In a USBC statement put out in 2020, Busby points to the story of Freddie Lee James Jr., a St. Louis, Missouri entrepreneur who was denied a business loan from a bank even though he had a credit score of around 750 and his product —homemade barbecue sauce — generated about $200,000 in profits and was sold in 1,000 stores, including major retailers like Home Goods and Hy-Vee.
Williams points to historical Black entrepreneurs, including hair product entrepreneur Annie Malone and bank president Maggie Walker, as inspiration for how today’s entrepreneurs can push through racist and discriminatory practices to create and fund companies, and then hire and train employees.
“There is a Black history entrepreneurial blueprint that Black people could follow and be very successful,” she says, “without looking at other entrepreneurs who are not Black who were successful but didn’t have obstacles of racism and discrimination to overcome.”
Some major financial institutions are paying more attention to the Black business community, including JPMorgan Chase’s Advancing Black Pathways initiative and Capital One’s training programs on unconscious bias and micro-behaviors. And spurred by protests during the summer for 2020, some banks have responded to criticism that they’ve exercised discriminatory lending practices. For example, Citigroup, JPMorgan Chase, and Bank of America promised to lower fees for Black and minority-led companies seeking supply-chain financing.
But Busby and Williams say Black entrepreneurs still rely heavily on personal loans or crowd-funding and using their own personal savings as well as loans from Black-owned banks, such as Liberty Bank.
“We have to be resourceful, we have to look harder and we really have to have our information together when we go to these financial institutions,” Busby says. “It is a huge challenge for Black business owners.”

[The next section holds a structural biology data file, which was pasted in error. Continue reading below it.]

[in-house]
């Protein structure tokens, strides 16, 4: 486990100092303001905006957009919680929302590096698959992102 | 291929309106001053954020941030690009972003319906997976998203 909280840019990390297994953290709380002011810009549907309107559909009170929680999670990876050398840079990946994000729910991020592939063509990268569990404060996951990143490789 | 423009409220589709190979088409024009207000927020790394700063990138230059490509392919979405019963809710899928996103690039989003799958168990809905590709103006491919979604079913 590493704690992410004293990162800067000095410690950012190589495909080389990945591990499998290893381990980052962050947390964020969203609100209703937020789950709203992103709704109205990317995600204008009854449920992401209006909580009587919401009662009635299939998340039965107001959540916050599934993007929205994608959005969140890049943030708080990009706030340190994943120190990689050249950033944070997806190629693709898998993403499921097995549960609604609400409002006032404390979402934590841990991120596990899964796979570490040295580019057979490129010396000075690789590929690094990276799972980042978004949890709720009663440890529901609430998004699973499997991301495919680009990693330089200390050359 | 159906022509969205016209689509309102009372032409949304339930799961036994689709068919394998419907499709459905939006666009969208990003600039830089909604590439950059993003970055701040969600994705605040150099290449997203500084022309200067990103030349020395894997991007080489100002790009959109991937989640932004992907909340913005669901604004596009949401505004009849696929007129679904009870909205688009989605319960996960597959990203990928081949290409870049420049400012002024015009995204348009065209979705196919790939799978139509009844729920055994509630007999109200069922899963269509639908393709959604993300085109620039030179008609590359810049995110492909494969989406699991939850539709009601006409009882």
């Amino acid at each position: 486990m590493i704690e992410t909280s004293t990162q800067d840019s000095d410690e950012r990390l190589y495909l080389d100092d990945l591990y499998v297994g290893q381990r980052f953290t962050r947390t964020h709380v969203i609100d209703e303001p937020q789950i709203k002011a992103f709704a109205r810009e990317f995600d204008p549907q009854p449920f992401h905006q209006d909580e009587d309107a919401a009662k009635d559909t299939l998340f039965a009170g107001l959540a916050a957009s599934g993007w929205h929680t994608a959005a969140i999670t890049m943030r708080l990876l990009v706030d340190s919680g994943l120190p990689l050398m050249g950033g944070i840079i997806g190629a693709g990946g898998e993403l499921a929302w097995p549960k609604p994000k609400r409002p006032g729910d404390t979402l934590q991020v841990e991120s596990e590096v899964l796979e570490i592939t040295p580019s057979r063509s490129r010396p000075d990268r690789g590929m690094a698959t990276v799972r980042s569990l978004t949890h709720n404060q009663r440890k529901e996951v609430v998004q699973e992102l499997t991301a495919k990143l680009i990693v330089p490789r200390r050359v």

Shifting Focus in the Black Business Community
While funding and profitability are usually the main focus for entrepreneurs, Black business leaders like Williams and Busby are now spearheading a push further into both job creation and harnessing the immense buying power of the Black community.
Williams says she wants to see more Black entrepreneurs start businesses that create the products and services that the Black community already buys.
“We have $1.3 trillion of buying power,” she says, “but we spend that money making other entrepreneurs that are not us, rich.”
Williams says she’d like to start seeing Black entrepreneurs move into the spaces where Black consumers spend the most money, including:
- $1.04 billion on non-refrigerated juices and drinks
- $829.8 million on detergents
- $152 million on women’s fragrances
- $136.8 million on cookware
Busby believes the best way for Black-owned businesses to succeed is by supporting Black-owned businesses. And while that may seem obvious, it really requires all consumers to work to seek them out.
“We do have to take the extra step,” he says. “When we look, we can find.”
To that end, the USBC keeps a searchable directory of black businesses that is now 114,000 strong.
The Black upStart is also increasing its focus on Black wealth management to encourage growth and spending for everyone, even if they don’t have the capital or the desire to become an entrepreneur. That includes “demystifying” wealth language and educating people on retirement accounts such as of 401(k)s and 403(b)s, investing in the stock market, or in the creation of their own Black-owned business.
“How do we begin to acquire assets, something that we can pass down to our children, that our children’s children can benefit from?” Williams says. “But then also the type of assets that can make us money while we sleep, which is, of course, a goal.”
Photo: by Christopher Creese